AN ATLAS OF AFTERLIVES: DISCOVER UNDERWORLDS, OTHERWORLDS AND HEAVENLY REALMS (Lost Atlases), by Emily Hawkins and Manasawee Rojanaphan, Wide Eyed Editions, Oct. 31, 2023, Hardcover, $30 (ages 9 and up)
Learn how people throughout time explained what happens after death in An Atlas of Afterlives: Discover Underworlds, Otherworlds and Heavenly Realms, by Emily Hawkins and Manasawee Rojanaphan.
An Atlas of Afterlives sets out to explore and explain the many underworlds, otherworlds, heavens and hells believed in by cultures from across the world, throughout history. From paradise gardens to fiery kingdoms, from shadowy isles of the dead to ghostly galleons on an eternal voyage, these visions of eternity are fascinating examples of human creativity and storytelling.
Organized by continent, this book will take you on a journey to discover legendary places from different mythologies. Each illustrated spread invites you into a different realm of the dead, with deities, demons and other details drawn from historical sources ranging from ancient Egyptian scrolls to Chilean folklore.
Discover afterlives from all over the world, including:
- The gloomy kingdom of Hades, ancient Greek god of the dead
- Valhalla, mead hall of fallen Norse heroes
- Duat, ancient Egyptian River of Death
- Jannah, the beautiful Islamic garden of heaven
- Kakuriyo, the invisible realm of spirits in Japanese Shinto beliefs
- The Gates of Guinee, the Voudou portal said to be hidden in New Orleans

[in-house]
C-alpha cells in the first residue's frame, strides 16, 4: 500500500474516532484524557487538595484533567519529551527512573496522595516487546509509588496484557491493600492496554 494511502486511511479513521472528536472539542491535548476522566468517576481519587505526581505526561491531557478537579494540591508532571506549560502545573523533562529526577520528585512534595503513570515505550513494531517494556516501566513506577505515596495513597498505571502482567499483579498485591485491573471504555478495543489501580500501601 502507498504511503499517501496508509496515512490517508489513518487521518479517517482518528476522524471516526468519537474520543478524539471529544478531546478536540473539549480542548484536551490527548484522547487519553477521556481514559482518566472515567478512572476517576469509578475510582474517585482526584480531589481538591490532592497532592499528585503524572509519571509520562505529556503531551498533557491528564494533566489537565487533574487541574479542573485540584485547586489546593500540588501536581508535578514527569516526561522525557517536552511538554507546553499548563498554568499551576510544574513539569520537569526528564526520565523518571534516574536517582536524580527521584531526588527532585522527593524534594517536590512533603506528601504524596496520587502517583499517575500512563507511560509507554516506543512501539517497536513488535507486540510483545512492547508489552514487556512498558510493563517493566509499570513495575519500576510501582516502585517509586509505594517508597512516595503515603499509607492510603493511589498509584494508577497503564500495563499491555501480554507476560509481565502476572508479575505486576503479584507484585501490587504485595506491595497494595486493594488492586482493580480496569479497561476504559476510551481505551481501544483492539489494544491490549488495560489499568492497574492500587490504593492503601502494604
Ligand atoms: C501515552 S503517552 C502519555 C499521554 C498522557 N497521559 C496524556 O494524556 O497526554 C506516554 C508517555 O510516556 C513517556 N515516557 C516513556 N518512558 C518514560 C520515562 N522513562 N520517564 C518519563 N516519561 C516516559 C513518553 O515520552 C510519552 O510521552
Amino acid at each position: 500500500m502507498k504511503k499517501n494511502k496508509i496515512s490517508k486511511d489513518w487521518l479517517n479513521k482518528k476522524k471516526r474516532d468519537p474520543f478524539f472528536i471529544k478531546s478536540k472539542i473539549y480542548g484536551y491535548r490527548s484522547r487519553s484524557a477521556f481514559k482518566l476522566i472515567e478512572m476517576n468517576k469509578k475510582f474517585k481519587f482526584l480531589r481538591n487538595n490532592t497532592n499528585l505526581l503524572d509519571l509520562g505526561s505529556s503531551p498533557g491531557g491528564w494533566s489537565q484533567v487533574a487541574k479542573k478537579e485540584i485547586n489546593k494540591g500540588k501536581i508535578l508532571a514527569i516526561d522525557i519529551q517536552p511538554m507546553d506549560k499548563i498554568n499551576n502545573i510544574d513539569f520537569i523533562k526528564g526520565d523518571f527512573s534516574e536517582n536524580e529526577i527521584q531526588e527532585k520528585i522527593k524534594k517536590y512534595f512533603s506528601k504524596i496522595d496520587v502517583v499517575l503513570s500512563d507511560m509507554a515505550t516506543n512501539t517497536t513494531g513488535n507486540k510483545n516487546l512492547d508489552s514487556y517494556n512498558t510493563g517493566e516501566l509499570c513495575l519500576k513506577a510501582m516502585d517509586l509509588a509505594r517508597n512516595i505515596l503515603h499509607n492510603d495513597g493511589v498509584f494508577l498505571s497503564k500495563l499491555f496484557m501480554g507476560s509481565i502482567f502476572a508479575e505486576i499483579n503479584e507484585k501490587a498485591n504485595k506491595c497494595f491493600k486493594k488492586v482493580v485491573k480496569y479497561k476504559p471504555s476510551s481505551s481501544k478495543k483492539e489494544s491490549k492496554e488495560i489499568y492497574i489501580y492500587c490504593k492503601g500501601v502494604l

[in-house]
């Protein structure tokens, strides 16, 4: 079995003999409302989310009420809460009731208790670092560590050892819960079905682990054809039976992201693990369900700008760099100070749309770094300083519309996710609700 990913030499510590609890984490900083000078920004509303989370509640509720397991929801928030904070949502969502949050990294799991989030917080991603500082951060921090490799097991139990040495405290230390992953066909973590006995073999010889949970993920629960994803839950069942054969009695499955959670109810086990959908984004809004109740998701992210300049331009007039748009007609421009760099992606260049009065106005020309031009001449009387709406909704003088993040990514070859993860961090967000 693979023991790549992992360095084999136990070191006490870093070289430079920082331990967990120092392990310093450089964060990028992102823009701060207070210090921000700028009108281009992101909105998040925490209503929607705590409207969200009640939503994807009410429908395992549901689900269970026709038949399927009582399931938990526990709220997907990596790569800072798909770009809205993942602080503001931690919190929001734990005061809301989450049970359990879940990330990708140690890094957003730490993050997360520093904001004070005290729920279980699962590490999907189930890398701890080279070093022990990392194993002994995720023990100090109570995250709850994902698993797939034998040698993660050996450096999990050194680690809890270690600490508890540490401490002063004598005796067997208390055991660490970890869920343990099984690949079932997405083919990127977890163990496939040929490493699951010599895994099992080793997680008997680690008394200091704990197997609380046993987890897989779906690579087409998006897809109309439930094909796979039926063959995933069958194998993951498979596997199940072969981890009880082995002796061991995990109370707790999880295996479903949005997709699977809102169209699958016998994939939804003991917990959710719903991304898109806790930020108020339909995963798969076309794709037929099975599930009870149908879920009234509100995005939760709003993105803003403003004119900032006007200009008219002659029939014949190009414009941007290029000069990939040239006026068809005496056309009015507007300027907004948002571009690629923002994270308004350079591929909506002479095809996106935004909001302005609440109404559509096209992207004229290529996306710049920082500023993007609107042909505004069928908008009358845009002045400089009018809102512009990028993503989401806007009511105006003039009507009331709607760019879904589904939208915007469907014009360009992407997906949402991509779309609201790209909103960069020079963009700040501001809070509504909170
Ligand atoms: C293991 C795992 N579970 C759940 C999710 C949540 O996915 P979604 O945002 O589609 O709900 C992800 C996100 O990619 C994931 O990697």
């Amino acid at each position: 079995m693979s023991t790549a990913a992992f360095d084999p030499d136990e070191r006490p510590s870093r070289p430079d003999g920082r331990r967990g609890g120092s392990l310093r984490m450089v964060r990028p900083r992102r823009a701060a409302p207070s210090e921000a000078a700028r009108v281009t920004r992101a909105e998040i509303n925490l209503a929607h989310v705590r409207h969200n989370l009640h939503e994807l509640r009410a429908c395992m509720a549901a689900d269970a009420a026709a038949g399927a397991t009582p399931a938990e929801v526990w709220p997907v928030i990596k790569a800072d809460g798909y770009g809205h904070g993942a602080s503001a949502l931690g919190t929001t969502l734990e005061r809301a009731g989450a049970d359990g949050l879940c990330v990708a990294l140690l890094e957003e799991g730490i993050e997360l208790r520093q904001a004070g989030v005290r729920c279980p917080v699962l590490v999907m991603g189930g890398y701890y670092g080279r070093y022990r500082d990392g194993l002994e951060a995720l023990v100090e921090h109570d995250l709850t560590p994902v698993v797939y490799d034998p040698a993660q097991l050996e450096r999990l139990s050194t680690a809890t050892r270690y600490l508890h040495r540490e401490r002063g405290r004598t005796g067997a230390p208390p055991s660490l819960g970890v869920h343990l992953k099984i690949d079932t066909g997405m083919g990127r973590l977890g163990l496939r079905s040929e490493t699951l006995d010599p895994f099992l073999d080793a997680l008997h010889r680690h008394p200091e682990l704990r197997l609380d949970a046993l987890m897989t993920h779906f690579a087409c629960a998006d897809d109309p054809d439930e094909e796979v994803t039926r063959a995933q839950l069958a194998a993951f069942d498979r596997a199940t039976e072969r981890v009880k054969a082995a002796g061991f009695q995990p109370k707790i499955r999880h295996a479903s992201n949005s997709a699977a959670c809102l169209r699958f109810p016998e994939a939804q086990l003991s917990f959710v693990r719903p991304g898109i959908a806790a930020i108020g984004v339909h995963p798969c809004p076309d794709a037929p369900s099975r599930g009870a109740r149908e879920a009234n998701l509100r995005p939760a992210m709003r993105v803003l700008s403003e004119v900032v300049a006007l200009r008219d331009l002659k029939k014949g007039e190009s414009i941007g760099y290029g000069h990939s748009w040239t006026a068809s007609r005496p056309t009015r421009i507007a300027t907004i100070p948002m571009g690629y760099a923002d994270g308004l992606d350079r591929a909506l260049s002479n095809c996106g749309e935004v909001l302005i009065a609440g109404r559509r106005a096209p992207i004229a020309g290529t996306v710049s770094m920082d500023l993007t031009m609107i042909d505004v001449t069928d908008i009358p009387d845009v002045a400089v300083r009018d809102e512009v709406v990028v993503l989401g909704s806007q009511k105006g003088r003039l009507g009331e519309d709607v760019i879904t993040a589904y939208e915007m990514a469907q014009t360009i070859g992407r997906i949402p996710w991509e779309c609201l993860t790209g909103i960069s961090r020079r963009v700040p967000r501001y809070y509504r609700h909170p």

- The Lakota Trail of Spirits in the Milky Way
- Kibu, island of ghosts to the Torres Strait Islanders of Australia
—Synopsis provided by Wide eyed Editions
An Atlas of Afterlives is one of those books that you can’t help flipping through. From the gold embossed cover to the 96 pages of fascinating information, this book is worth the list price of $30.
This is the type of book you get for your kid, but spend time with it as an adult.
Author Emily Hawkins does a good job taking bigger subjects and making them accessible and digestible while maintaining interest. But the highlights really come in the art by Manasawee Rojanaphan, which is fantastic. Rojanaphan deftly captures the essence of each culture, really drawing you in.
The publisher’s suggest age range for An Atlas of Afterlives is 9-12, but younger readers will appreciate the artwork, and older ones will love the stories. This is the second book in the Lost Atlases series — the first being An Atlas of Lost Kingdoms — and I’m excited to see what else the creators come up with.
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